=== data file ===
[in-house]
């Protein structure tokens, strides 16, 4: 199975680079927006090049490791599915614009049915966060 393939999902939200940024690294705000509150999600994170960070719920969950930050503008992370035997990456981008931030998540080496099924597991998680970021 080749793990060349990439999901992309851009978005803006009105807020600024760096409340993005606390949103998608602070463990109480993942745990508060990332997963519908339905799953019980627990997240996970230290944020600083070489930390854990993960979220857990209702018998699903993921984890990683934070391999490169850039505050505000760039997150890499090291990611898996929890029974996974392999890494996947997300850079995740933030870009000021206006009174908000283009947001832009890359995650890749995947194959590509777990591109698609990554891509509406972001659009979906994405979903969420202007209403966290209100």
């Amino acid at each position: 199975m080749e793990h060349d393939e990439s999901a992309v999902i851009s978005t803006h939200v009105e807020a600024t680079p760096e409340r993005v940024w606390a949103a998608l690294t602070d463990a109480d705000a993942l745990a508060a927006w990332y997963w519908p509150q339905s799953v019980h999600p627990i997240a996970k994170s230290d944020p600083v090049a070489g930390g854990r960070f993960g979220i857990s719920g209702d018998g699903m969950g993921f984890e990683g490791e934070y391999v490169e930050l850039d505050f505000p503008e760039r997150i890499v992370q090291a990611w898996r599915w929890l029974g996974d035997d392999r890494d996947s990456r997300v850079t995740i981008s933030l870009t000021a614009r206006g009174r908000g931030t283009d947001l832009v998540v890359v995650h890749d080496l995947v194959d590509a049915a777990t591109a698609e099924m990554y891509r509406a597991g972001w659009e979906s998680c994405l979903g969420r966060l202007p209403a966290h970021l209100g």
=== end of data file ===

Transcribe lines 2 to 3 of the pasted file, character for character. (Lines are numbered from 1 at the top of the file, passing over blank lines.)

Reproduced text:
């Protein structure tokens, strides 16, 4: 199975680079927006090049490791599915614009049915966060 393939999902939200940024690294705000509150999600994170960070719920969950930050503008992370035997990456981008931030998540080496099924597991998680970021 080749793990060349990439999901992309851009978005803006009105807020600024760096409340993005606390949103998608602070463990109480993942745990508060990332997963519908339905799953019980627990997240996970230290944020600083070489930390854990993960979220857990209702018998699903993921984890990683934070391999490169850039505050505000760039997150890499090291990611898996929890029974996974392999890494996947997300850079995740933030870009000021206006009174908000283009947001832009890359995650890749995947194959590509777990591109698609990554891509509406972001659009979906994405979903969420202007209403966290209100």
């Amino acid at each position: 199975m080749e793990h060349d393939e990439s999901a992309v999902i851009s978005t803006h939200v009105e807020a600024t680079p760096e409340r993005v940024w606390a949103a998608l690294t602070d463990a109480d705000a993942l745990a508060a927006w990332y997963w519908p509150q339905s799953v019980h999600p627990i997240a996970k994170s230290d944020p600083v090049a070489g930390g854990r960070f993960g979220i857990s719920g209702d018998g699903m969950g993921f984890e990683g490791e934070y391999v490169e930050l850039d505050f505000p503008e760039r997150i890499v992370q090291a990611w898996r599915w929890l029974g996974d035997d392999r890494d996947s990456r997300v850079t995740i981008s933030l870009t000021a614009r206006g009174r908000g931030t283009d947001l832009v998540v890359v995650h890749d080496l995947v194959d590509a049915a777990t591109a698609e099924m990554y891509r509406a597991g972001w659009e979906s998680c994405l979903g969420r966060l202007p209403a966290h970021l209100g």